Strong Name Bypass

Many managed applications start up slower than they really need to because of time spent verifying their strong name signatures.  For most of these applications, the strong name verification isn’t buying the application anything – especially fully trusted desktop applications that are using C# as a better C++. Since these applications were paying the cost…


Combining Strong Names with Authenticode

If you want to use both a strong name and Authenticode signature on your assembly (for instance if you need a strong name for strong assembly identity, and your company has a rule requiring Authenticode signatures on all shipped products), then you need to make sure to do these in a specific order. Strong name…


Reducing Startup Time Due To Strong Name Verification

Occasionally we run into a scenario where someone asks about shipping a strong name skip verification entry for their assembly with their product. Generally, their reasoning is that the performance hit of strong name verification is too great for their application. Regardless of the reasoning, you should never ship a skip verification entry. The strong…


APTCA and SQL Server 2005

Last year, I explored the ins and outs of the AllowPartiallyTrustedCallersAttribute.  Today, the SQL-CLR blog takes a look at how APTCA affects assemblies hosted in SQL Server 2005 databases — recommended reading for those dealing with strong names and SQL Server.


CLR Inside Out: Using Strong Name Signatures

Mike Downen, our CLR security PM, wrote the CLR Inside Out column this month in MSDN Magazine on strong name signatures.  He covers what strong name signatures are, what they’re good for, what they’re not good for, delay signing, and test signing. I just noticed that it went online recently; worth checking out if you haven’t…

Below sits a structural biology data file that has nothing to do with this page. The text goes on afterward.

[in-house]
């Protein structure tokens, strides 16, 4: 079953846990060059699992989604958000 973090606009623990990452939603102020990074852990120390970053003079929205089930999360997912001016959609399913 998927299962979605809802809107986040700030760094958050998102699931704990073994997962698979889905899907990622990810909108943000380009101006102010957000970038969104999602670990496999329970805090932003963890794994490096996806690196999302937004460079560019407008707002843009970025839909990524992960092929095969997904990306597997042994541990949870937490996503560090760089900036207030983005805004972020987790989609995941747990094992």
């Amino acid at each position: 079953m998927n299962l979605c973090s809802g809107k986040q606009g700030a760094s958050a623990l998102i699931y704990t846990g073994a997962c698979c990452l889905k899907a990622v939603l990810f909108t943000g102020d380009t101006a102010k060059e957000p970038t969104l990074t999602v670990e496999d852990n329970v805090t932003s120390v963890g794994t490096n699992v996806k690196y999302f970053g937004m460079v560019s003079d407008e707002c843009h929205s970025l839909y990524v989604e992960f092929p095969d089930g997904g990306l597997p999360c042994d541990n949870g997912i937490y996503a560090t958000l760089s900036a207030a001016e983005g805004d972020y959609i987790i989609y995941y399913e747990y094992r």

Test Signing in Action: IronPython Beta 7

The IronPython team just announced their v1.0 beta 7 release, which is especially interesting to me because they’ve enabled IronPython to be signed with a test key signature. Beta 7 has four configurations, the standard Release and Debug along with Signed versions of both. If you choose a Signed version, the build will look for…


Sharing a Strong Name Key File Across Projects

v2.0 of the .NET Framework deprecated the use of the AssemblyKeyFileAttribute and AssemblyKeyContainerAttribute.  Often times, these attributes were used to share a common key file across several projects. If you try to share key files using the Visual Studio 2005 <Browse …> function on the signing property page, you’ll find that the key file is…


What Happens When You Fully Sign a Test Signed Assembly

When an assembly is test signed, the public key used to verify its signature is different from the public key that makes up part of the assembly identity.  So what happens when you take an assembly which is registered as a test signed assembly on your machine and fully sign it? The key here (aren’t…


SN v2.0 Works With PFX Files

One enhancement to the v2.0 SN tool that may not get noticed right away is that it now has the ability to work with PKCS #12 PFX files in addition to SNK files.  The logic here is that a self signed certificate stored in a PFX file is the moral equivalent of an SNK key,…


Authenticode and Assemblies

The general concepts of Authenticode signing an assembly are well understood — they mostly correlate directly to the standard Win32 concept of a signed catalog.  However, there are a few places where managed code plays differently, and sometimes these catch people off guard. Authenticode Signatures and Strong Name Signatures These two signatures are completely independent of…